I have a small machine similar to that. Originally for drilling the edge of thin plexiglas but now as a general purpose drill press. It came with a 1/2" chuck and has been used for a 7/16" drill, in mild steel. I have had trouble with the speed regulation circuit board. A component was out of tolerance. I repaired it myself, that's my real job.

It sounds here that if your drill is sharp, even moderately dull, it should at least squeal if the metal is too hard. If that hard, I wouldn't try a HSS tap in it. I know what happens there. That has arisen also, but years ago. I didn't draw a temper enough. Know better now, but when you're new...

Maybe it'll help. Those circuits are Chinese and if the magic smoke ever gets out, it will drive you nuts trying to figure out how to get it back in. Good luck with it... Bill (Old Man) Hudson
 

brino

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#28
Shawn,

I finally got back to testing my little 1/4hp drill press. This little drill press usually lives at my electronics bench in the basement, but I took it to the shop to help contain the swarf.

label.jpg


press.jpg


I used a decent (not perfect) 1/4" drill bit at 1100rpm. No cutting fluid. No centre hole. Drilling thru a 1" piece of mild steel.
The camera (phone) was propped up on a cardboard box on the bench between me and the drill press, so please forgive the extra movement....

Attached is a video. As you can see chip ejection was good, but I did manage to stall the motor(twice) when the bit broke-thru of the backside.

Just meant as a comparison to your results.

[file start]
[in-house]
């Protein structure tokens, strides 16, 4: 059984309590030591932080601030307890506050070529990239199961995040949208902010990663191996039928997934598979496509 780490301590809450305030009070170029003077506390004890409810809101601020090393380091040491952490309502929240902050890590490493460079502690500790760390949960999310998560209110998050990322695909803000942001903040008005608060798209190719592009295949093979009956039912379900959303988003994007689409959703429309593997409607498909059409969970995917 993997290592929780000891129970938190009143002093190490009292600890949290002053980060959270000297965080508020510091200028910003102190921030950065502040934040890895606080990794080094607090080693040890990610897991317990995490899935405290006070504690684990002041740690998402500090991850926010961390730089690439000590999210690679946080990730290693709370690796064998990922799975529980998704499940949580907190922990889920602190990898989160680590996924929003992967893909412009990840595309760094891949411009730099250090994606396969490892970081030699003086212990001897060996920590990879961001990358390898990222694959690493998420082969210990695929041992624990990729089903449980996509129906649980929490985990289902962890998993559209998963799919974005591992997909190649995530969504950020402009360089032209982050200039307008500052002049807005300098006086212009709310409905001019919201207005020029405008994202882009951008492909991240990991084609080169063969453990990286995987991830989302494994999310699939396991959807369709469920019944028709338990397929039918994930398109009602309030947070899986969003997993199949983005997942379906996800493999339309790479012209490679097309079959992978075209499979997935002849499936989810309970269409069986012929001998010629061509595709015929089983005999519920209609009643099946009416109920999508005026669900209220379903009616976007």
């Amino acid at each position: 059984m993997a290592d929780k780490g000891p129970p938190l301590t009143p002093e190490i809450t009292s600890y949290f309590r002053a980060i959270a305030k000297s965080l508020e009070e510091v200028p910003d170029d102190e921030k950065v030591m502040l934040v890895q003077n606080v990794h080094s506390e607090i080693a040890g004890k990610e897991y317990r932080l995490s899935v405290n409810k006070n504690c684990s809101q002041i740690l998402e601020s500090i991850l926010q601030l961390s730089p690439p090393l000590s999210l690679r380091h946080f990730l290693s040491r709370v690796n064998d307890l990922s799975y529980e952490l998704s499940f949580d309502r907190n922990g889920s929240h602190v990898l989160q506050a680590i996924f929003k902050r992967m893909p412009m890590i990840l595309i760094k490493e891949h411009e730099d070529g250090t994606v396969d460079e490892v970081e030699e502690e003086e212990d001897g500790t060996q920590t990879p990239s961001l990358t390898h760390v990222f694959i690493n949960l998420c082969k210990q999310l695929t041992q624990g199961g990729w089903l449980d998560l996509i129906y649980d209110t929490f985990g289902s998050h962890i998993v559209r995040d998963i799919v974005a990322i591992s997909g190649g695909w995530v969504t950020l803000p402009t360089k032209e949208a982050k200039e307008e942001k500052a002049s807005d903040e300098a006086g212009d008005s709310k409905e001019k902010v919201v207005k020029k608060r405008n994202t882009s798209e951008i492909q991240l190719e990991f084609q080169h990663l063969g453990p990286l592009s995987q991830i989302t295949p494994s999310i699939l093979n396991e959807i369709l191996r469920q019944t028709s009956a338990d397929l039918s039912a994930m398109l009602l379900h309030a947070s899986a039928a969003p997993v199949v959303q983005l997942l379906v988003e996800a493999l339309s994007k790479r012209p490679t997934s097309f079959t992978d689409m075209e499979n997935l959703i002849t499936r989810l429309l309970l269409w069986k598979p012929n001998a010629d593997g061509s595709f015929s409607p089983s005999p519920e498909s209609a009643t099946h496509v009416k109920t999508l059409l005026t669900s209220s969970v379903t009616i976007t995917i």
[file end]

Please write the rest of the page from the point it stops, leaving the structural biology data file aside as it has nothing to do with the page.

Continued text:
-brino

EDIT: I guess the video didn't make the first cut....I thought I had uploaded it, so I must not have "inserted" it....or something......let's try again......Nope, maybe it's too big!

Oh well, nothing earth shattering anyway. I drilled a 1/4" hole thru a piece of 1" steel on a small crappy and loud drill press.
 
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bobshobby

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#29
To start with HP = torque x RPM. or HP/RPM=torque. Bottom line halve the speed =double the torque. Do not use electronic speed control to lower speed it will also lower torque, change some belts or gears. gear boxes are known as torque multipliers for this reason.

Do not be afraid to run well below recommended cutting speed with HSS. HSS is very forgiving whereas carbide is not.

Check your motor is actually running at it's rated power.

Be wary of putting a more powerful motor on your machine. certainly not more than 1&1/2 times original power, should be a maximum. You might break something

Ensure your tools are sharp, really sharp. If you are not an expert , I mean "toolmaker expert" at sharpening drills , get yourself a drill doctor. HSS will always require less torque than carbides for the same job.

Use pilot holes when drilling. especially in hard materials. consider boring larger holes, on your small machine probably anything over 3/8 inch, certainly over 1/2 inch in mild steel